Bydgoszcz events

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March 20–21, 1981, issue of Wieczór Wrocławia (The Wrocław Evening). Blank spaces remain after the government censor has pulled articles from page 1 (right, "What happened at Bydgoszcz?") and from the last page (left, "Country-wide strike alert"), leaving only their headlines. The printers—Solidarity-trade-union members—decided to run the newspaper as it was, with blank spaces intact to avoid concealing the censorship. The bottom of page 1 of this master copy bears the hand-written Solidarity confirmation of that decision.

The Bydgoszcz events (Polish: wypadki bydgoskie) – also referred to as the Bydgoszcz crisis (kryzys bydgoski), or the Bydgoszcz provocation (prowokacja bydgoska) – were a series of events in Poland culminating in the beatings of delegates of the Solidarity movement by the forces called upon by the authorities during the session of the voivodship National Council on 19 March 1981, which was to discuss the running strike in Bydgoszcz. [1]

It was a turning point in the early history of Solidarity. Following the registration of Solidarity by the authorities of Poland in 1980, the farmers were also pushing for creation of a separate trade union, independent from the official system of power. The NSZZ RI Solidarność (Independent Self-Governing Trade Union of Individual Farmers Solidarity, also called Rural Solidarity) was created, but not legalized by the authorities. Because of that, on 16 March 1981 in Bydgoszcz a strike was proclaimed.

This forced the authorities to finally hold the meeting of the Voivodeship National Council, a governing body of the Bydgoszcz Voivodeship. The meeting was attended by several members of Solidarity, among them Jan Rulewski, Mariusz Łabentowicz and Roman Bartoszcze, who were to explain the reasons for the strike. However, the Council decided not to discuss the issue of Rural Solidarity, which made the members of Solidarity protest and they refused to leave the session. The authorities responded by calling in the Citizen's Militia and the ZOMO, who entered the seat of the Council and forcibly removed the delegates of Solidarity.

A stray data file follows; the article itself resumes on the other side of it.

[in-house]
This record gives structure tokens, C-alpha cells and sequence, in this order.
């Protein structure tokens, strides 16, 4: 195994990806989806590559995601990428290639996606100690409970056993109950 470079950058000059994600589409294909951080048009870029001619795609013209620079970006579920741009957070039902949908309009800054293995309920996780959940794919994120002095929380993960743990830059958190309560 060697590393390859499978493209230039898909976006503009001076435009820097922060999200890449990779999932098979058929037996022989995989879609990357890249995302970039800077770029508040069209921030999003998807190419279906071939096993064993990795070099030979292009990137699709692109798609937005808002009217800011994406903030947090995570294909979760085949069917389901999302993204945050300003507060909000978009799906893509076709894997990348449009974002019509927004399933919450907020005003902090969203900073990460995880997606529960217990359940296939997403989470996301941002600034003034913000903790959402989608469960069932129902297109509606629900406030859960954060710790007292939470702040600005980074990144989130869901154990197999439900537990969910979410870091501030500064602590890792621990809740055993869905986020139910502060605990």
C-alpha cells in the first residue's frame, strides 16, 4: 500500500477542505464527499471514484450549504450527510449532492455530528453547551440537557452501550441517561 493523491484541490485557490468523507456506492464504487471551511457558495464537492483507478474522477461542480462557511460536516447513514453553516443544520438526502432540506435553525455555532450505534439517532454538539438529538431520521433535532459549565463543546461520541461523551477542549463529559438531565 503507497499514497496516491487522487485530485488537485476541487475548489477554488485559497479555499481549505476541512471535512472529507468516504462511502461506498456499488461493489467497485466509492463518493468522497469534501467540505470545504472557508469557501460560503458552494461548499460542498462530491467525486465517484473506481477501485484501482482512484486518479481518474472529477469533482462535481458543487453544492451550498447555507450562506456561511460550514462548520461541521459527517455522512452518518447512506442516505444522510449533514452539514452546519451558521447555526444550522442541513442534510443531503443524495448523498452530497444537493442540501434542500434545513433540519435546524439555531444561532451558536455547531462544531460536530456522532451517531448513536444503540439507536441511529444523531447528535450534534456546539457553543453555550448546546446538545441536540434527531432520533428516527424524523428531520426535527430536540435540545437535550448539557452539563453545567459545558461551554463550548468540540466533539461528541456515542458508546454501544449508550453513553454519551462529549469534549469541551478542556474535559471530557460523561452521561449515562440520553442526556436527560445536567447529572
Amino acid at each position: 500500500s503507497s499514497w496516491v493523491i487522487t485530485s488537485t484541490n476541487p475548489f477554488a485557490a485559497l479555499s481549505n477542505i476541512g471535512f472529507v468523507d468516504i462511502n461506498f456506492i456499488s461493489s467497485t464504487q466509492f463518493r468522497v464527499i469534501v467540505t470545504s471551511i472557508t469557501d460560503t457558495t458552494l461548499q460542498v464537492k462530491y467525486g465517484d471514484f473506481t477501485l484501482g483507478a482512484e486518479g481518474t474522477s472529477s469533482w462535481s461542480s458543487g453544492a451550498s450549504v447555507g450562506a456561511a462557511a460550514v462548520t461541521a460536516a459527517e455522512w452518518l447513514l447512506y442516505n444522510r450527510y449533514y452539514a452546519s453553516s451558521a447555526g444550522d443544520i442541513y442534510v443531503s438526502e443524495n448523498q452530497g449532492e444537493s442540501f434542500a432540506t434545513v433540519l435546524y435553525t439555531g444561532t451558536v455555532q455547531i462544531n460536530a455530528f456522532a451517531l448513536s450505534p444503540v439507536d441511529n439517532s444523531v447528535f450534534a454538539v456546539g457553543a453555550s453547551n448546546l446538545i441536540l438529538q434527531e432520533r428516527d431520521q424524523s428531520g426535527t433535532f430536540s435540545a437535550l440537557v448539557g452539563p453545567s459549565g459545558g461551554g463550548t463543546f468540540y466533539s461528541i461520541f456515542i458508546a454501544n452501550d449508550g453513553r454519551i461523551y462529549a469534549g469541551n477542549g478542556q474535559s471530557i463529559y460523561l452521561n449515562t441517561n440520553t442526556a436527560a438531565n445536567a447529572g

Even though the authorities had a monopoly on media, the underground press reported the Bydgoszcz events, and the matter became widely publicised in a matter of days. On 24 March, Solidarity decided to go on a nationwide strike to protest the violence against the delegates. The authorities conceded and on 25 March the deputy prime minister Mieczysław F. Rakowski started a conference with the leaders of the Solidarity. This led to the signing of the so-called "Warsaw accord" (porozumienie warszawskie) on 30 March 1981. According to the agreement, Solidarity was allowed to report the Bydgoszcz events on public television (the first such independent news behind the Iron Curtain since the 1940s) and the government pledged to continue the talks on registration of a trade union of farmers.

The events were extensively covered by the publication project "Kryzys Bydgoski 1981", a three-volume edition: a monograph with a DVD with film "14 dni. Prowokacja bydgoska", a collection of documents, and a collection of witness testimonies.[2][3]

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